You're also confusing a crummy movie with a crummy script. Shockingly, the first drafts of most projects, including 99% of specs, are really very good. And nobody sets out to make a bad film. The development process homogenizes things and makes them (often) stink. But there are a lot of really, really crappy movies that have great script drafts somewhere.

  • BYOBrain | May 16, 2014 5:41 PM

    How do explain why so many great female characters and franchises don't have any movies based on them since the end of their successful shows? Such as Wonder Woman, Xena, Buffy, or til recently Veronica Mars, which had to be fan-funded.

    Xena, for example, the producers/cast have wanted to make a movie for years, thousands of fans have been petitioning, but there is supposedly a "rights dispute" in which Universal control's the lion's share and have been content to keep it shelved and unresolved. For the past 13 years. How many fans do you see petitioning for another male action hero movie? NONE, because they don't have to! Hollywood churns movies out for them regardless of quality or a decent existing script. They come up with a half-azz character and then hire someone to write the script. An Antman movie is getting made before a standalone Wonder Woman, Xena, or Buffy movie. Soon, there'll be 5 Pirates of The Carribean movies, 3 Expendables, 3 Taken, 3 Ironman, countless Batman, Superman, The Hulk, and Spiderman movies. Yet how many ICONIC female action movies?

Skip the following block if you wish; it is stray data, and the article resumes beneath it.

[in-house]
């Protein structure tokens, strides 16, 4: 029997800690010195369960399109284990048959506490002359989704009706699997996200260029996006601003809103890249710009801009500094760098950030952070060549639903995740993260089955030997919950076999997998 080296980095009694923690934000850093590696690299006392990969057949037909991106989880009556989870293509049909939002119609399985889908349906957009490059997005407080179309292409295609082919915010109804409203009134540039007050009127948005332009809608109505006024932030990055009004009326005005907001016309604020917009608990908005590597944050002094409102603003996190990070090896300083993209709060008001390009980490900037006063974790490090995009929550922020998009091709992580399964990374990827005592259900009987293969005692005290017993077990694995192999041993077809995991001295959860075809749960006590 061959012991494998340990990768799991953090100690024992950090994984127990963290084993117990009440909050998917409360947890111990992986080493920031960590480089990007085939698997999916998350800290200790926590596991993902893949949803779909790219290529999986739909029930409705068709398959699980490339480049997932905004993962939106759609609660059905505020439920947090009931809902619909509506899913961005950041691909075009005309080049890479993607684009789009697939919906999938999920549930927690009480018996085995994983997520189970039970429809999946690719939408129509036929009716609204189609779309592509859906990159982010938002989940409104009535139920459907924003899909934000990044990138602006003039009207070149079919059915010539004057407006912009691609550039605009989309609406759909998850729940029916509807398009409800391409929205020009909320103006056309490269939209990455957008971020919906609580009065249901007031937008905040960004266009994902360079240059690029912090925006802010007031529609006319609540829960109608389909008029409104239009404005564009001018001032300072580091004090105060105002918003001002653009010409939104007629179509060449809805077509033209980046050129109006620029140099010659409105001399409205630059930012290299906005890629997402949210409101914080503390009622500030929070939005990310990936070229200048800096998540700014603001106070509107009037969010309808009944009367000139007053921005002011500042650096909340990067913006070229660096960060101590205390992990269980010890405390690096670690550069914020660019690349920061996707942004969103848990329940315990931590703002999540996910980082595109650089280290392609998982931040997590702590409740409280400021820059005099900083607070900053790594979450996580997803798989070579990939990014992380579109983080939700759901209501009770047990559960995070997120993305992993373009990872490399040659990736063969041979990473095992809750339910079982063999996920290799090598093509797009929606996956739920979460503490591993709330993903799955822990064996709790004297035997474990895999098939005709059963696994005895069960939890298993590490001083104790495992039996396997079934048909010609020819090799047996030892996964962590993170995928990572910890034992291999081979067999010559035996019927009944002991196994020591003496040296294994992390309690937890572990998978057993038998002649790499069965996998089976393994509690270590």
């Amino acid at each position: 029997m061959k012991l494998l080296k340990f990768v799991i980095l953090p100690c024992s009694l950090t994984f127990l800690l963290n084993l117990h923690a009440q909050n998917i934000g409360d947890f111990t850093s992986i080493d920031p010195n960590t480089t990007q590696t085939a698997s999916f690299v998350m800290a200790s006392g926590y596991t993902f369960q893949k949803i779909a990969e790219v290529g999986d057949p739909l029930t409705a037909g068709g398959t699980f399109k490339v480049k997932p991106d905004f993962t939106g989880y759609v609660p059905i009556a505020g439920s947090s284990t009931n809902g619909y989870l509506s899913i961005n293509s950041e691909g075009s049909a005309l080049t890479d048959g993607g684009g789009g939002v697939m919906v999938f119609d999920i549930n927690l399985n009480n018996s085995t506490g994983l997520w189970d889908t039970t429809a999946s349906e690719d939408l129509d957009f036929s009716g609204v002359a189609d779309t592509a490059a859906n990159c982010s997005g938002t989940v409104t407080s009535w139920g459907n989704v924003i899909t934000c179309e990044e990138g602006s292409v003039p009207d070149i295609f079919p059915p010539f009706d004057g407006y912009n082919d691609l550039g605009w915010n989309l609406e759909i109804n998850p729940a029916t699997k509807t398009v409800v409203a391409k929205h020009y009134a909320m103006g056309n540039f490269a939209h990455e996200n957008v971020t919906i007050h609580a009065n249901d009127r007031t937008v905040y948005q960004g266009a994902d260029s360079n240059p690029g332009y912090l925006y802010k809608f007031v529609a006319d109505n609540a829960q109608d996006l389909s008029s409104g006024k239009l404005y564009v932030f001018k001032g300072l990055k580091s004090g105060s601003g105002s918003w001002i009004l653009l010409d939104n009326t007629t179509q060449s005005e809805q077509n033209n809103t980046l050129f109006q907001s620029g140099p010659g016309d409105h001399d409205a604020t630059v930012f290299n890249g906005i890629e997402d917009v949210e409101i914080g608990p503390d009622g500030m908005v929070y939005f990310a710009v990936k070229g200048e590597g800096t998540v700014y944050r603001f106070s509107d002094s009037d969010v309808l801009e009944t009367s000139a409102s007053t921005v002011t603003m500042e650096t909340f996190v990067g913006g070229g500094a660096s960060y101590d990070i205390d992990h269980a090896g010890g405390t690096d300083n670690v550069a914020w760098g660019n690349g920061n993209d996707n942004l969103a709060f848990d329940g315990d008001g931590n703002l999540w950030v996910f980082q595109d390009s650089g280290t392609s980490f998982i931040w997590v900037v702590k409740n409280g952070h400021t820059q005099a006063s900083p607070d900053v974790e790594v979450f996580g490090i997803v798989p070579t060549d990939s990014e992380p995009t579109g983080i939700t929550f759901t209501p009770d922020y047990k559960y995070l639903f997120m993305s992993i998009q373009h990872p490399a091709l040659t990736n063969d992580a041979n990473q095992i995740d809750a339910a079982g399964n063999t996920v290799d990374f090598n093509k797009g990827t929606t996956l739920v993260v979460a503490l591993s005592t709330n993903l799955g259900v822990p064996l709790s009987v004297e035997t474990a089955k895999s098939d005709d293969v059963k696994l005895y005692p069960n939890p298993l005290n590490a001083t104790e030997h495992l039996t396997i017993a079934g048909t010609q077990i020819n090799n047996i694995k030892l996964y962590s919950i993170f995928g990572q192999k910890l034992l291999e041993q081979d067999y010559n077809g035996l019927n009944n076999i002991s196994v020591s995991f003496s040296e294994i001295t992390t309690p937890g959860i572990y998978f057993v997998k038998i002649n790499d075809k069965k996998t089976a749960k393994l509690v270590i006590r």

1. Double standards: Do you think any studio would kill off a male action hero? In the rare event they did, they'd bring them back quickly and in great fashion? (Superman) Not Xena. Ratings also don't mean anything. Xena beat Hercules and Star Trek DS9 to be #1 in the first-run syndication. Yet, there's been plenty of Star Trek movies and 2 new Hercules movies in the past year.